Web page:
Members of our medical team answer questions we’ve received from referring physicians.
Q: I’m an orthopedist. What can you tell me about vein conditions and joint pain? We seem to have some crossover when it comes to my patients’ symptoms.
A: Joint problems are usually secondary to musculoskeletal causes, or secondary to various types of arthritis or trauma. The symptoms are often localized to the affected joint that may have pain, swelling, redness, and effusion but can also be somewhat diffuse. Venous diseases cause symptoms from increased ambulatory venous pressure in case of chronic venous insufficiency or from obstruction in case of deep venous thrombosis. The two problems may occur simultaneously but they are often guilt by association and not transformation. However, both of these conditions occur more frequently in overweight or obese patients who have limited exercise capability. Joint pains limit walking, which results in decreased calf pump, which in turn reduces venous emptying and hence contributes to venous insufficiency.
Untreated venous insufficiency in some cases can cause chronic soft tissue changes and may lead to stiffness of the ankle joint, fixed plantar flexion and periostitis (reported by Krishnan et al in Seminars in Intervention Radiology, 2005 Sep;22(3);162-168), in addition to the classic findings of pain, swelling, skin color changes with hyperpigmentation and ulceration. Similarly, tendonitis around the distal leg and ankle can cause leg or foot swelling in patients with severe signs of venous insufficiency such as skin hyperpigmentation.
Successful management of patients with these conditions requires proper evaluation with imaging techniques such as CT or MRI by the orthopedic surgeon and complete Duplex ultrasound examination by the vein specialist.
Q: I’m a new family practice physician and eager to learn about conditions like varicose veins, which seem to be more common than I’d realized. What should I know and watch for?
A: Varicose veins are an extremely prevalent entity. In the U.S., it is estimated that up to 30% of men and 50% of women will develop varicosities by age 50. They can be caused by increased pressure in the venous system and inefficient bloodflow from the legs back to the heart. In fact, the presence of varicosities indicates a CEAP (Clinical Etiology Anatomy Pathology) class 2 in terms of venous disease severity. Not all varicosities are caused by severe underlying venous disease, however, and it is in the patient’s best interest to have an evaluation by a vein specialist to ensure there is no significant underlying venous disease including venous insufficiency. The diagnostic Doppler ultrasound used to evaluate for venous disease and insufficiency is non-invasive, fast, and painless. Think of a varicose vein as a clinical sign that there may be further underlying disease. It is in the patient’s best medical interest for us to recognize these early-warning clinical clues and rule out more significant diseases for our patients. After an evaluation, venous insufficiency as well as varicosities can be easily treated in an outpatient setting—improving vascular health, daily comfort, and even aesthetics for the patient.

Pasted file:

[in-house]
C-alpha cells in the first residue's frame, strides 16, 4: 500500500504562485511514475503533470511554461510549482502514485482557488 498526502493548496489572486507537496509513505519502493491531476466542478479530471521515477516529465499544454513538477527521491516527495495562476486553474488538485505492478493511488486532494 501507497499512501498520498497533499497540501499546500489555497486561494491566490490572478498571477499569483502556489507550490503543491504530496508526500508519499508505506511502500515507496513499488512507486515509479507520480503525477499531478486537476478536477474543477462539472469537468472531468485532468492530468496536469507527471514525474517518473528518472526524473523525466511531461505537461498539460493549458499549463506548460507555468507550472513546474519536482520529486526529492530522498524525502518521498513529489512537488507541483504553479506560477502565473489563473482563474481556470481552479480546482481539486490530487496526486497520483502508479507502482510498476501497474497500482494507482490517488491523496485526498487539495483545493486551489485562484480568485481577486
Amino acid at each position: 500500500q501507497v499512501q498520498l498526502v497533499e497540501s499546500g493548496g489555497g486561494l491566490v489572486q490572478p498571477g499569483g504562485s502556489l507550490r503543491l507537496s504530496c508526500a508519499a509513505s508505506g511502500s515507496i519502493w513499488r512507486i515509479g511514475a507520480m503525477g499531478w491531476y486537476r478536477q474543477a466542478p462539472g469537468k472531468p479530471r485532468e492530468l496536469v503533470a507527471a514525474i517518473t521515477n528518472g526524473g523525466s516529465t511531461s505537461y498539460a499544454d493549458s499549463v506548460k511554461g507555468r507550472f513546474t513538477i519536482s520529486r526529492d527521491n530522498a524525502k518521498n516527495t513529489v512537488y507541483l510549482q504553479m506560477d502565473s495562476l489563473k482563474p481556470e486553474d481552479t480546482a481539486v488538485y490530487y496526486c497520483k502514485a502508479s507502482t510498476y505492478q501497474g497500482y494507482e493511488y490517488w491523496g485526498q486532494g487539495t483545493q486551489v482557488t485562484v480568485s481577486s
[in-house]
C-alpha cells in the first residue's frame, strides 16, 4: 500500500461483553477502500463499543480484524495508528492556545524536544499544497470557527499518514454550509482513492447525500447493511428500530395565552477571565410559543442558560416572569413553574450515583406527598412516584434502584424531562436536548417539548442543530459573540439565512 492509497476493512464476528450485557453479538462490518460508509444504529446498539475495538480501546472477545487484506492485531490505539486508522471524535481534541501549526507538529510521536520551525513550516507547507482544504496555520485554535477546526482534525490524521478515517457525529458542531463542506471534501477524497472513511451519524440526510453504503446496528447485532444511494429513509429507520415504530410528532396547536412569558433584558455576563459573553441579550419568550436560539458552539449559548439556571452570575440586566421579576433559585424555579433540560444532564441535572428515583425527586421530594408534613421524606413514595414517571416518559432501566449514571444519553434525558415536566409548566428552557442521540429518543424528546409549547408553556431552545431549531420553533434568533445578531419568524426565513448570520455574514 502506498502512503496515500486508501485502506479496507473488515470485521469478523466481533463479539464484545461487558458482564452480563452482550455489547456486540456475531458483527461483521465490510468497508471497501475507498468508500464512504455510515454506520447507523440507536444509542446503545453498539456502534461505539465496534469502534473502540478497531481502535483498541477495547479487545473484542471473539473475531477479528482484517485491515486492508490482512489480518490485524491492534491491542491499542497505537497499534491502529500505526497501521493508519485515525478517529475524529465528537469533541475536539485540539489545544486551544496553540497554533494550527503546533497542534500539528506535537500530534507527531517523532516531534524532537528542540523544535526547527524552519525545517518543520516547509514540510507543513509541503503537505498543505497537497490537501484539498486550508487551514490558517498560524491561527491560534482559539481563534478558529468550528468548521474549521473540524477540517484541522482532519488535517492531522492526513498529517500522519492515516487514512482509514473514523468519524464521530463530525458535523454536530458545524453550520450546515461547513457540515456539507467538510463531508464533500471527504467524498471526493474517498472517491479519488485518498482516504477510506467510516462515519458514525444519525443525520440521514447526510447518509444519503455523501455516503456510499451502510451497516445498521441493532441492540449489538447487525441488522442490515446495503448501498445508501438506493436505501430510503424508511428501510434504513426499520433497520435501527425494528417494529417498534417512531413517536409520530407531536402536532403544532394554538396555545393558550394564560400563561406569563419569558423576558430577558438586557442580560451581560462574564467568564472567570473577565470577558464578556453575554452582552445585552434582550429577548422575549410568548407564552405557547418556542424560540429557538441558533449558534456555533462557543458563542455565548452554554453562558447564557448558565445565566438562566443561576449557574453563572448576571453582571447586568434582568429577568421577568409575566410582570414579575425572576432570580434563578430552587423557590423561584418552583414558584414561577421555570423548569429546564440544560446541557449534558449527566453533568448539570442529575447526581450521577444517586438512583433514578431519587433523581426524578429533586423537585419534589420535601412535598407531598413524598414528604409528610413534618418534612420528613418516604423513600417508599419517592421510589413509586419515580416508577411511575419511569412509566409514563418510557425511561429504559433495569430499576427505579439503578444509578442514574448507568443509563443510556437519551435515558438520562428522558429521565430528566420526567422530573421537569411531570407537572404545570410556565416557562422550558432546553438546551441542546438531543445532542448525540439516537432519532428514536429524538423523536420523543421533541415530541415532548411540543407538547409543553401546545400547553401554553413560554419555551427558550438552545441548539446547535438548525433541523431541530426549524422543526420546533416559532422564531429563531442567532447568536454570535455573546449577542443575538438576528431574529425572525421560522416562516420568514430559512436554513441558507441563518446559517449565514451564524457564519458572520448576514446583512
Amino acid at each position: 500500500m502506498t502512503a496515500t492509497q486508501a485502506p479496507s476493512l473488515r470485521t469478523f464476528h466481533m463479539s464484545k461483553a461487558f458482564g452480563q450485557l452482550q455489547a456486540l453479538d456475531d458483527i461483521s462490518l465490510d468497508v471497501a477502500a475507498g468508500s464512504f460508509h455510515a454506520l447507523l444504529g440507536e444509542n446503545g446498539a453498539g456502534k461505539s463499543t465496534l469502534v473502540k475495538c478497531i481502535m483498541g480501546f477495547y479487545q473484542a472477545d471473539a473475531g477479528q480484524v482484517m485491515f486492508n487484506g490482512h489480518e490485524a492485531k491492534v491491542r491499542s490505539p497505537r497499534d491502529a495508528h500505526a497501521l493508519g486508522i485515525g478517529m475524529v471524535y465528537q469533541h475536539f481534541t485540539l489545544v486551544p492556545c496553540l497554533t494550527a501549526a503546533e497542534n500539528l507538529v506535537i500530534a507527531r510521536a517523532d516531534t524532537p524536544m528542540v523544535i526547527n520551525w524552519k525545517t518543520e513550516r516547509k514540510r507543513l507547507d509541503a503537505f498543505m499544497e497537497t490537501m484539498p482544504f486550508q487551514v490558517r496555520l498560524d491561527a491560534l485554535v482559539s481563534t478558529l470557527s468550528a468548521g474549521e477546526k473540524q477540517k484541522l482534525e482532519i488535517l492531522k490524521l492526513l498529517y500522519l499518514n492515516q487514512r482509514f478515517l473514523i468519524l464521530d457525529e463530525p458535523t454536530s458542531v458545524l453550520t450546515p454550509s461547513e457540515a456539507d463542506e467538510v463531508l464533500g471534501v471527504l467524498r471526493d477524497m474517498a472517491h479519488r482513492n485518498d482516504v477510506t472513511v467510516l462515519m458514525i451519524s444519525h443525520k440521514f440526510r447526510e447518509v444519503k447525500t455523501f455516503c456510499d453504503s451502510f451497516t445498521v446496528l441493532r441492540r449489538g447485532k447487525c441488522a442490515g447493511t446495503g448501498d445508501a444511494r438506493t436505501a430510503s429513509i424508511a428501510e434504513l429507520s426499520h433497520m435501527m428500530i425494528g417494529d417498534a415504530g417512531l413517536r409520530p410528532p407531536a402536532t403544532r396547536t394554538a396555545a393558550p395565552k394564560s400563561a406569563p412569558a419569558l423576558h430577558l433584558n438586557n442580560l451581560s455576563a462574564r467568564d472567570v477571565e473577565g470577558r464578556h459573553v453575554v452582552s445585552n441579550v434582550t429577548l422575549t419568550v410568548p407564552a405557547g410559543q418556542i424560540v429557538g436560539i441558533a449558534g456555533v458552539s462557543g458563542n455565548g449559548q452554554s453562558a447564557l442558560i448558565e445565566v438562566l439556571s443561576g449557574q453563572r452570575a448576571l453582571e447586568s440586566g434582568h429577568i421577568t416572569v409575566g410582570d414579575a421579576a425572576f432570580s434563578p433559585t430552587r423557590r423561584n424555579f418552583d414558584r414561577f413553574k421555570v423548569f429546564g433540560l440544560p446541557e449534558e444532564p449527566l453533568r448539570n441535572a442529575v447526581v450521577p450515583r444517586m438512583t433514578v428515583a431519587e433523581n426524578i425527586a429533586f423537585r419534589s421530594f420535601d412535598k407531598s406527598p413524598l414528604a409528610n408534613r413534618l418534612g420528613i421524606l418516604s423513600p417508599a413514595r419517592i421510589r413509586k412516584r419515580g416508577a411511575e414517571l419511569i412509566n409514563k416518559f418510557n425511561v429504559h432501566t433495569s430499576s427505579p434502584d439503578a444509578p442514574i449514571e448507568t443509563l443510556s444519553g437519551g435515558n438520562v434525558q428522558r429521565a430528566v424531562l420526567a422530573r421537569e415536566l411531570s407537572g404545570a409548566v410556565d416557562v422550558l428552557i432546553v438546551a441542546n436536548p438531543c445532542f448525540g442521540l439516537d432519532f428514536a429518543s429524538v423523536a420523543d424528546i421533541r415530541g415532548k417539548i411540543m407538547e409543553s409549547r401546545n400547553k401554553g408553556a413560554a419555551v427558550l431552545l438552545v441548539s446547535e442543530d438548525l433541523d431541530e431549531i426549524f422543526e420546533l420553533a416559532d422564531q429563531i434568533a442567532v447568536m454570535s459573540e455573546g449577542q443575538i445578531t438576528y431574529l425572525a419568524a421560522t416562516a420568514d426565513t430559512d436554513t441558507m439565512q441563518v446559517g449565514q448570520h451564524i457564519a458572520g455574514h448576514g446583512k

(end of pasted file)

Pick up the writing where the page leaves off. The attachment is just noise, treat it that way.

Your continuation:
Q: I’ve recently encountered more older patients with leg ulcers. Some of them already have limited mobility – will ulcers make this worse?
A: Leg ulcers can be the result of many disease processes but chronic venous insufficiency is a significant contributor to chronic wounds. The venous system is a low-pressure system in contrast to the high-pressure arterial system. Venous return depends on a number of factors to overcome the gravitational and hydrostatic challenge of returning blood to the heart from the lower extremities when in the upright position:
- Patent veins with healthy walls,
- Numerous bicuspid valves with normal coaptation of valve leaflets,
- Calf, thigh and foot muscle pumps.
Any failure of these components results in venous insufficiencies of which one long-term sequalae are venous stasis ulcers.
The lower extremity muscle pumps require muscle contraction within a fascial compartment to empty the deep veins and subsequently be refilled by the superficial veins via perforating veins. Ninety percent of lower extremity venous return occurs via the deep venous system. The calf muscle pump has an ejection fraction of 65% and the thigh muscle pump an ejection fraction of 15%. Abnormal calf muscle pump function is associated with a high incidence of lower extremity ulceration. Dysfunction of muscle pump function such as seen in elderly patients who are not ambulatory and wheelchair bound is thus associated with increased incidence and poor healing of lower extremity stasis ulcers.